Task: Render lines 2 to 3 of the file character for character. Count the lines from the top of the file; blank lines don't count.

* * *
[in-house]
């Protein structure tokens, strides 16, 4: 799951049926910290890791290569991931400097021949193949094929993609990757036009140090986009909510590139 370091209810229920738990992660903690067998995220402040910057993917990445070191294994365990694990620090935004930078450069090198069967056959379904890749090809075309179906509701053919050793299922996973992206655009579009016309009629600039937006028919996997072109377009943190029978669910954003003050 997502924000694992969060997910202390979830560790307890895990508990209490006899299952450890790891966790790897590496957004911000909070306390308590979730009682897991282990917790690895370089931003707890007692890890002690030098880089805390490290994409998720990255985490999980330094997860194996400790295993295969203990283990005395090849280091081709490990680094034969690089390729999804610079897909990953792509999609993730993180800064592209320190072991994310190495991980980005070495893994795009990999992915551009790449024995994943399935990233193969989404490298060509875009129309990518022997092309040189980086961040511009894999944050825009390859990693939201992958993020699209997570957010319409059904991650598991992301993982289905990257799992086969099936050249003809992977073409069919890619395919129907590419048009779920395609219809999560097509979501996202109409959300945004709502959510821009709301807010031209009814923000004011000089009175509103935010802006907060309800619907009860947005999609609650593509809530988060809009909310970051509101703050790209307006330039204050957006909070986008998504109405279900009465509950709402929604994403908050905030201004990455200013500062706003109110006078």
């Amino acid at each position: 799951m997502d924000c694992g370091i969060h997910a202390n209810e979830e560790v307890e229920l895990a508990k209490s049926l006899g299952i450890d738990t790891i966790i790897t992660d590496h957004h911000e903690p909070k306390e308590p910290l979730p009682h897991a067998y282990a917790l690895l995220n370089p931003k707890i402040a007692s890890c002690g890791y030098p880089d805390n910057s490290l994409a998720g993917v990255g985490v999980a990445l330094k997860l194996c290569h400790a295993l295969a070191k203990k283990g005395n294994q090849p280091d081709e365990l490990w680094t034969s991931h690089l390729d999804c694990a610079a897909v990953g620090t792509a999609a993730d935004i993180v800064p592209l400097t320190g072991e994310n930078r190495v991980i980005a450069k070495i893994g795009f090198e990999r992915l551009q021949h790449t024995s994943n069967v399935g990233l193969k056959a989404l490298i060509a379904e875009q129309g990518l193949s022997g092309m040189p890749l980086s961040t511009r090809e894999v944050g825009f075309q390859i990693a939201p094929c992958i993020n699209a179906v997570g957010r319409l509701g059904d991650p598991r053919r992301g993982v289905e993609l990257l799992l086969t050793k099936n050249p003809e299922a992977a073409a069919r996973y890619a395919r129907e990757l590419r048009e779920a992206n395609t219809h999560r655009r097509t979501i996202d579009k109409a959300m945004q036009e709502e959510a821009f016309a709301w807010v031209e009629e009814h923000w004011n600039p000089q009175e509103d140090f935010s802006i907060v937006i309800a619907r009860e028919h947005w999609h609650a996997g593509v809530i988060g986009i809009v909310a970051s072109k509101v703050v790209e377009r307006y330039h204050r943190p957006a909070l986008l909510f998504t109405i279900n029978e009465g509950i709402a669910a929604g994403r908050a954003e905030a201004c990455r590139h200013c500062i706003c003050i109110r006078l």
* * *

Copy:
């Protein structure tokens, strides 16, 4: 799951049926910290890791290569991931400097021949193949094929993609990757036009140090986009909510590139 370091209810229920738990992660903690067998995220402040910057993917990445070191294994365990694990620090935004930078450069090198069967056959379904890749090809075309179906509701053919050793299922996973992206655009579009016309009629600039937006028919996997072109377009943190029978669910954003003050 997502924000694992969060997910202390979830560790307890895990508990209490006899299952450890790891966790790897590496957004911000909070306390308590979730009682897991282990917790690895370089931003707890007692890890002690030098880089805390490290994409998720990255985490999980330094997860194996400790295993295969203990283990005395090849280091081709490990680094034969690089390729999804610079897909990953792509999609993730993180800064592209320190072991994310190495991980980005070495893994795009990999992915551009790449024995994943399935990233193969989404490298060509875009129309990518022997092309040189980086961040511009894999944050825009390859990693939201992958993020699209997570957010319409059904991650598991992301993982289905990257799992086969099936050249003809992977073409069919890619395919129907590419048009779920395609219809999560097509979501996202109409959300945004709502959510821009709301807010031209009814923000004011000089009175509103935010802006907060309800619907009860947005999609609650593509809530988060809009909310970051509101703050790209307006330039204050957006909070986008998504109405279900009465509950709402929604994403908050905030201004990455200013500062706003109110006078």
């Amino acid at each position: 799951m997502d924000c694992g370091i969060h997910a202390n209810e979830e560790v307890e229920l895990a508990k209490s049926l006899g299952i450890d738990t790891i966790i790897t992660d590496h957004h911000e903690p909070k306390e308590p910290l979730p009682h897991a067998y282990a917790l690895l995220n370089p931003k707890i402040a007692s890890c002690g890791y030098p880089d805390n910057s490290l994409a998720g993917v990255g985490v999980a990445l330094k997860l194996c290569h400790a295993l295969a070191k203990k283990g005395n294994q090849p280091d081709e365990l490990w680094t034969s991931h690089l390729d999804c694990a610079a897909v990953g620090t792509a999609a993730d935004i993180v800064p592209l400097t320190g072991e994310n930078r190495v991980i980005a450069k070495i893994g795009f090198e990999r992915l551009q021949h790449t024995s994943n069967v399935g990233l193969k056959a989404l490298i060509a379904e875009q129309g990518l193949s022997g092309m040189p890749l980086s961040t511009r090809e894999v944050g825009f075309q390859i990693a939201p094929c992958i993020n699209a179906v997570g957010r319409l509701g059904d991650p598991r053919r992301g993982v289905e993609l990257l799992l086969t050793k099936n050249p003809e299922a992977a073409a069919r996973y890619a395919r129907e990757l590419r048009e779920a992206n395609t219809h999560r655009r097509t979501i996202d579009k109409a959300m945004q036009e709502e959510a821009f016309a709301w807010v031209e009629e009814h923000w004011n600039p000089q009175e509103d140090f935010s802006i907060v937006i309800a619907r009860e028919h947005w999609h609650a996997g593509v809530i988060g986009i809009v909310a970051s072109k509101v703050v790209e377009r307006y330039h204050r943190p957006a909070l986008l909510f998504t109405i279900n029978e009465g509950i709402a669910a929604g994403r908050a954003e905030a201004c990455r590139h200013c500062i706003c003050i109110r006078l």